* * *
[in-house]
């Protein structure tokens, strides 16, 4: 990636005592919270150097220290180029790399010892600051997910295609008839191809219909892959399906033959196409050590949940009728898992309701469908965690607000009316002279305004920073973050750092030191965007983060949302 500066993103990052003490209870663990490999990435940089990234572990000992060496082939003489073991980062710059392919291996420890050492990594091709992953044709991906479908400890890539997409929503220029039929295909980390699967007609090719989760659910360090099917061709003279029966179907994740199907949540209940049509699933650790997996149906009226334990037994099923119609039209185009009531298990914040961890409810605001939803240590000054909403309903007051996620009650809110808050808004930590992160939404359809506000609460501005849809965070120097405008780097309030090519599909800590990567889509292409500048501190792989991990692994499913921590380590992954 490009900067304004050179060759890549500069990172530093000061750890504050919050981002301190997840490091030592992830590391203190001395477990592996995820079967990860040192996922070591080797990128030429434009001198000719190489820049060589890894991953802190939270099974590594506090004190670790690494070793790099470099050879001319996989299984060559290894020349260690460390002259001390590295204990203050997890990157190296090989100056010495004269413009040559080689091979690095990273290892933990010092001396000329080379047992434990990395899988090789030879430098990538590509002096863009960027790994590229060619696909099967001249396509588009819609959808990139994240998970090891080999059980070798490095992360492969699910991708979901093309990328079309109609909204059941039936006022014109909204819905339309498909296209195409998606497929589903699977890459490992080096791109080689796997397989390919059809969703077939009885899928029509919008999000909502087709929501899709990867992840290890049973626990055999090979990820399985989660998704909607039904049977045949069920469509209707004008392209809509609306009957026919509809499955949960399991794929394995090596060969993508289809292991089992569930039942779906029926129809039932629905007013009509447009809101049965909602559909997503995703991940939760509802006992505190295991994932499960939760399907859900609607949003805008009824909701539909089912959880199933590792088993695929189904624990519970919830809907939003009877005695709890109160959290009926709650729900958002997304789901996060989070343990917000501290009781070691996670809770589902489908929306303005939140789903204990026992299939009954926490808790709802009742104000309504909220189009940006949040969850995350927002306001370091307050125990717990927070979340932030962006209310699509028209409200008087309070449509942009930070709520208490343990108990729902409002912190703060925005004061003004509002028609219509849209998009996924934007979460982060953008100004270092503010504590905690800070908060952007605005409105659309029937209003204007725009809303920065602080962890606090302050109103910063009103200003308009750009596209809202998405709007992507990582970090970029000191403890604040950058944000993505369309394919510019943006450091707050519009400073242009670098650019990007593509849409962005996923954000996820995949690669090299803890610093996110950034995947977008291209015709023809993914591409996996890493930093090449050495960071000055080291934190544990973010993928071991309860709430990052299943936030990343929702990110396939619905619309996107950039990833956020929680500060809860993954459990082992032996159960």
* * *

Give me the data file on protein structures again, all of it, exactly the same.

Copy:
[in-house]
């Protein structure tokens, strides 16, 4: 990636005592919270150097220290180029790399010892600051997910295609008839191809219909892959399906033959196409050590949940009728898992309701469908965690607000009316002279305004920073973050750092030191965007983060949302 500066993103990052003490209870663990490999990435940089990234572990000992060496082939003489073991980062710059392919291996420890050492990594091709992953044709991906479908400890890539997409929503220029039929295909980390699967007609090719989760659910360090099917061709003279029966179907994740199907949540209940049509699933650790997996149906009226334990037994099923119609039209185009009531298990914040961890409810605001939803240590000054909403309903007051996620009650809110808050808004930590992160939404359809506000609460501005849809965070120097405008780097309030090519599909800590990567889509292409500048501190792989991990692994499913921590380590992954 490009900067304004050179060759890549500069990172530093000061750890504050919050981002301190997840490091030592992830590391203190001395477990592996995820079967990860040192996922070591080797990128030429434009001198000719190489820049060589890894991953802190939270099974590594506090004190670790690494070793790099470099050879001319996989299984060559290894020349260690460390002259001390590295204990203050997890990157190296090989100056010495004269413009040559080689091979690095990273290892933990010092001396000329080379047992434990990395899988090789030879430098990538590509002096863009960027790994590229060619696909099967001249396509588009819609959808990139994240998970090891080999059980070798490095992360492969699910991708979901093309990328079309109609909204059941039936006022014109909204819905339309498909296209195409998606497929589903699977890459490992080096791109080689796997397989390919059809969703077939009885899928029509919008999000909502087709929501899709990867992840290890049973626990055999090979990820399985989660998704909607039904049977045949069920469509209707004008392209809509609306009957026919509809499955949960399991794929394995090596060969993508289809292991089992569930039942779906029926129809039932629905007013009509447009809101049965909602559909997503995703991940939760509802006992505190295991994932499960939760399907859900609607949003805008009824909701539909089912959880199933590792088993695929189904624990519970919830809907939003009877005695709890109160959290009926709650729900958002997304789901996060989070343990917000501290009781070691996670809770589902489908929306303005939140789903204990026992299939009954926490808790709802009742104000309504909220189009940006949040969850995350927002306001370091307050125990717990927070979340932030962006209310699509028209409200008087309070449509942009930070709520208490343990108990729902409002912190703060925005004061003004509002028609219509849209998009996924934007979460982060953008100004270092503010504590905690800070908060952007605005409105659309029937209003204007725009809303920065602080962890606090302050109103910063009103200003308009750009596209809202998405709007992507990582970090970029000191403890604040950058944000993505369309394919510019943006450091707050519009400073242009670098650019990007593509849409962005996923954000996820995949690669090299803890610093996110950034995947977008291209015709023809993914591409996996890493930093090449050495960071000055080291934190544990973010993928071991309860709430990052299943936030990343929702990110396939619905619309996107950039990833956020929680500060809860993954459990082992032996159960």